People always ask me if I hate the nuns. Do I make my movies extra dirty to piss them off? I always say no, that's not the point. To a Catholic, a movie is only dirty if it makes you want to have sex more. If it makes you feel sick, disgusted, ashamed of your own body, then it's not a dirty movie at all. It's a Catholic movie. And I make very Catholic movies.
The real enemy" is the totality of physical and mental constraints by which capital, or class society, or statism, or the society of the spectacle expropriates everyday life, the time of our lives. The real enemy is not an object apart from life. It is the organization of life by powers detached from it and turned against it. The apparatus, not its personnel, is the real enemy. But it is by and through the apparatchiks and everyone else participating in the system that domination and deception are made manifest. The totality is the organization of all against each and each against all. It includes all the policemen, all the social workers, all the office workers, all the nuns, all the op-ed columnists, all the drug kingpins from Medellin to Upjohn, all the syndicalists and all the situationists.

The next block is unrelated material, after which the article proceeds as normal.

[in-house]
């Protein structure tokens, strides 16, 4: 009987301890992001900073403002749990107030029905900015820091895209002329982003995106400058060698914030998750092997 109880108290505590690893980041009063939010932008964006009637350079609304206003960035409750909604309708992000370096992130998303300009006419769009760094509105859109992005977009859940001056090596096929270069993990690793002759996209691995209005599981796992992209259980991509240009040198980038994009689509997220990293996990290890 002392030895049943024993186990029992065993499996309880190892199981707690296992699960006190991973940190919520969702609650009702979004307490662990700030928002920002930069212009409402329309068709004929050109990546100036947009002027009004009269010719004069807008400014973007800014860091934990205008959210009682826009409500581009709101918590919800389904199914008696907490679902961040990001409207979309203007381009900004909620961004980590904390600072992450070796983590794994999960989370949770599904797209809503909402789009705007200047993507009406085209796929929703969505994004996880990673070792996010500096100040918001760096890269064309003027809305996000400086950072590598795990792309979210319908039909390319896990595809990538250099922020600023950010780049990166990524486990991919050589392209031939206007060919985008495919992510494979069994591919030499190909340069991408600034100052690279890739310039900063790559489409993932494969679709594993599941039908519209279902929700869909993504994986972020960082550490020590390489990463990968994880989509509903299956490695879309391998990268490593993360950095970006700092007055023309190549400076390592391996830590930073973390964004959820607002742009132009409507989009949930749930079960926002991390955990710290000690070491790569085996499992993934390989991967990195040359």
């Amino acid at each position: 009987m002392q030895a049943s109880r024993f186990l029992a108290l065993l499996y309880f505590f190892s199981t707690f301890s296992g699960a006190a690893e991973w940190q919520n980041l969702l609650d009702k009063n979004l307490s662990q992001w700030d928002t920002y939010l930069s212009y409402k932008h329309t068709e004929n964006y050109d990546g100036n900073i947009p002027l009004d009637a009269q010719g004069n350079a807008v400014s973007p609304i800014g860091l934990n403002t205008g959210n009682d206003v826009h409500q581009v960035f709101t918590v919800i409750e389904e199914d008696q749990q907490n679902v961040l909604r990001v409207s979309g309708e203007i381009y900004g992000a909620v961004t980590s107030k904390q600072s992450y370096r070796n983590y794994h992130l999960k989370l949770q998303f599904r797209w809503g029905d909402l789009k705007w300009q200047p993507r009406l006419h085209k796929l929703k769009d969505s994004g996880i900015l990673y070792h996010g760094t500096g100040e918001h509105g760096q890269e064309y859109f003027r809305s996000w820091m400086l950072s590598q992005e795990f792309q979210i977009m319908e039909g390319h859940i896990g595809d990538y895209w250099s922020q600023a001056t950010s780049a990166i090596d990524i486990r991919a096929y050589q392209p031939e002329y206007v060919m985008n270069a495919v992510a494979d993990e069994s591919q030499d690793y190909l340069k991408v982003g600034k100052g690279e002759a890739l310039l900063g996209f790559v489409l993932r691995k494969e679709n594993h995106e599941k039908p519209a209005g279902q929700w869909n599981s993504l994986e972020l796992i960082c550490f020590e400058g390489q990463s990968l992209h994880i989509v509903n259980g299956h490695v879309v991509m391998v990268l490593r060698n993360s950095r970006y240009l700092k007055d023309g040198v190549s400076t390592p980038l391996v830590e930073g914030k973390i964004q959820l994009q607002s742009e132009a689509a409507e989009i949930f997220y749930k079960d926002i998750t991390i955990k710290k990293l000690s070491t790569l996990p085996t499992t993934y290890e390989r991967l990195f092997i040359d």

I always got the feeling with John Paul that if he could have narrowed down the people he met and blessed those he loved the most, they would not be cardinals, princes, or congressman, but nuns from obscure convents and Down syndrome children, especially the latter. Because they have suffered, and because in some serious and amazing way the love of God seems more immediately available to them. Everyone else gets themselves tied up in ambition and ideas and bustle, all the great distractions, but the modest and unwell are so often unusually open to this message: God loves us, his love is all around us, he made us to love him and be happy